The 1-litre ‘T-GDi’ is a small displacement petrol and is reserved exclusively for ‘2’ trim. A combination of three-cylinders and a turbo should ensure the smallest engine in the line-up is brimming with low-down torque and strong initial pick-up – but it doesn’t. If anything, the motor has a laggy and unresponsive character. Unladen, performance is sure to be adequate for most owners but add passengers into the mix and it quickly loses what little shine it had as you have no option but to rev the motor out to build up a head of steam. By no means is it noisy or uncivilised but paired to a light and easy-to-shift 6-speed manual it can, on occasions, be tiresome work. Costlier ‘2 Nav’ and ‘3’ versions of the Ceed Sportwagon share the same 1.6-litre turbo diesel and 1.5-litre forced induction petrol that develop 134bhp and 158bhp respectively. But whereas the ‘2 Nav’ gets a manual box, power is sent to the front axle on ‘3’ versions via a 7-speed dual-clutch automatic transmission.

HOW DOES IT DRIVE?

It is an enjoyable car to steer, if not quite as fun as the benchmark in this class – the Ford Focus. Body control is good and the extra length introduced by the stretched body doesn’t upset the dynamic applecart too much. The smaller wheels suit the comfort-orientated bias of the Ceed Sportwagon well; all the usual anomalies found on main roads and rural lanes generally don’t pose much of a problem for the fully independent suspension. Low-speed damping is equally as effective, although noise is an issue from inside the cabin – something that should be addressed when the next generation Ceed lands. An accurate steering set-up that is nice on heft would flourish were it blessed with greater feedback.

PROS AND CONS

+ Solid and nicely made interior
+ Decent-sized and versatile boot
+ Industry-leading warranty        
Not outstanding in one area
Small petrol lacks real punch
Styling changes hard to spot

CARGO AREA: The underlying reason why people opt for an estate – sorry, Sportwagon – is the extra body length and larger boot. This is certainly true in petrol versions of the Ceed Sportwagon as the boot weighs in at 625-litres with the 60/40 back seats in use and 1,694-litres when these are folded down. By comparison, diesel-powered cars have a 512-litre boot in 5 seat mode rising to 1,581-litres.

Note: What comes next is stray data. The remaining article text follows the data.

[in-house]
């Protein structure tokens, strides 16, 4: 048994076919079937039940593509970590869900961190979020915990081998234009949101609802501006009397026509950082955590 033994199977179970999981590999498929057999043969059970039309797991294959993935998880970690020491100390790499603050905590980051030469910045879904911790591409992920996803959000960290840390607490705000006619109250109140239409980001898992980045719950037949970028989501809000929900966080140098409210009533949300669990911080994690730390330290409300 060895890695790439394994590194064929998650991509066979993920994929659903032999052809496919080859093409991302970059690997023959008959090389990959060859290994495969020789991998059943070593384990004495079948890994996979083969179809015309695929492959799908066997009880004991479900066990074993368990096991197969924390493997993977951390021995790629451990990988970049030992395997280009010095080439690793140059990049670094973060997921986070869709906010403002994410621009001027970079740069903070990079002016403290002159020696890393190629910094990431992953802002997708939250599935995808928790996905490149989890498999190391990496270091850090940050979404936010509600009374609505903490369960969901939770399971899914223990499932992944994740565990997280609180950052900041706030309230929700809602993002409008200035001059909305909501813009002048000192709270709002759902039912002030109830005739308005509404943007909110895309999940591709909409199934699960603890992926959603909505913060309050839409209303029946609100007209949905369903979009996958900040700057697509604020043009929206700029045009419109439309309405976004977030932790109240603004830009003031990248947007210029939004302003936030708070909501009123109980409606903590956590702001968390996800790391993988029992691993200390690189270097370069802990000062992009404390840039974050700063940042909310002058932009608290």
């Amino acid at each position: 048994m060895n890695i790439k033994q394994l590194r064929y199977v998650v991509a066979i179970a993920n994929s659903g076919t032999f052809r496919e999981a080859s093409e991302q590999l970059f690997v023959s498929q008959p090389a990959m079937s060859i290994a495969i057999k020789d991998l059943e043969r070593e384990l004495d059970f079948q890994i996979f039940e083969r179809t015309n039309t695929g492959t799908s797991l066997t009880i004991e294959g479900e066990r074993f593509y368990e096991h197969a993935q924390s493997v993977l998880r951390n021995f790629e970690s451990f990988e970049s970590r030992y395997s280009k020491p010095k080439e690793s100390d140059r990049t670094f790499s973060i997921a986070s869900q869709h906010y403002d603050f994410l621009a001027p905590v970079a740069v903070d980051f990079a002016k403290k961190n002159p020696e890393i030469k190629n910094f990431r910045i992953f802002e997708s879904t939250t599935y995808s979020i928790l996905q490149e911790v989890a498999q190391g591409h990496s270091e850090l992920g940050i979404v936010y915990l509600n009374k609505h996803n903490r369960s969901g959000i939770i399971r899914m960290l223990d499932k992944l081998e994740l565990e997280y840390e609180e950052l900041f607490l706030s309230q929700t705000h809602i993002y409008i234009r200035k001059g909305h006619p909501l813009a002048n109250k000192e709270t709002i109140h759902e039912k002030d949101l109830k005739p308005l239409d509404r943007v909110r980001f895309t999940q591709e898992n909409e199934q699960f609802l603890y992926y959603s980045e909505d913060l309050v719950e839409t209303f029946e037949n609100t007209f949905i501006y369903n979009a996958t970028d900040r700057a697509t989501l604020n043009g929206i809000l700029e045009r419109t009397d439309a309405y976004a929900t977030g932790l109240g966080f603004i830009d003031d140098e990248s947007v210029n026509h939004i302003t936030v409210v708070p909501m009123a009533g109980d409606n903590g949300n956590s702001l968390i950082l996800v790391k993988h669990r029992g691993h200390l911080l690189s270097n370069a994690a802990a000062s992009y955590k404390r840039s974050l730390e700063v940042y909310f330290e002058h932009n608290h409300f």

STYLING: Finished in gloss black, Kia’s ‘tiger nose’ grille has been reworked as part of the subtle facelift process. The profile of the front bumper, and the lower half of the rear bumper which incorporates a faux diffuser trim piece, are both new. Alloys and slender driving lights are standard across the range, with the colour palette broadened by the addition of a new metallic hue named ‘Machined Bronze’.

INTERIOR: There are few changes on the inside of the facelifted Sportwagon compared to the outgoing car, with ‘2’ cars getting an 8-inch touchscreen and ‘2 Nav’ and ‘3’ a larger 10.25-inch unit. Standard kit on entry-level Sportwagons is still comprehensive and includes a 4.2-inch digital driver cluster, an active reversing camera, high-beam assist, cruise control with speed limit function and lane keep assist.

PRACTICALITY: There is enough head room for taller adults in the rear of the car but leg room is more generous in the Skoda Octavia Estate. Middle-seat passengers benefit from a near-flat floor and access to the back is good as the doors on the Sportwagon open nice and wide. Only top ‘3’ trim has more versatile 40/20/40 split-folding seats but all models have a rear armrest. General cabin storage is good.

SPECIFICATION

Price: £21,635 (as tested)
Engine: 1-litre, 4cyl turbo petrol
Power/torque: 118bhp/127lb ft
Transmission: 6-speed manual, front-wheel drive
0-62mph: 11.4 seconds
Top speed: 118mph
Economy/CO2: 53.3mpg/121g/Km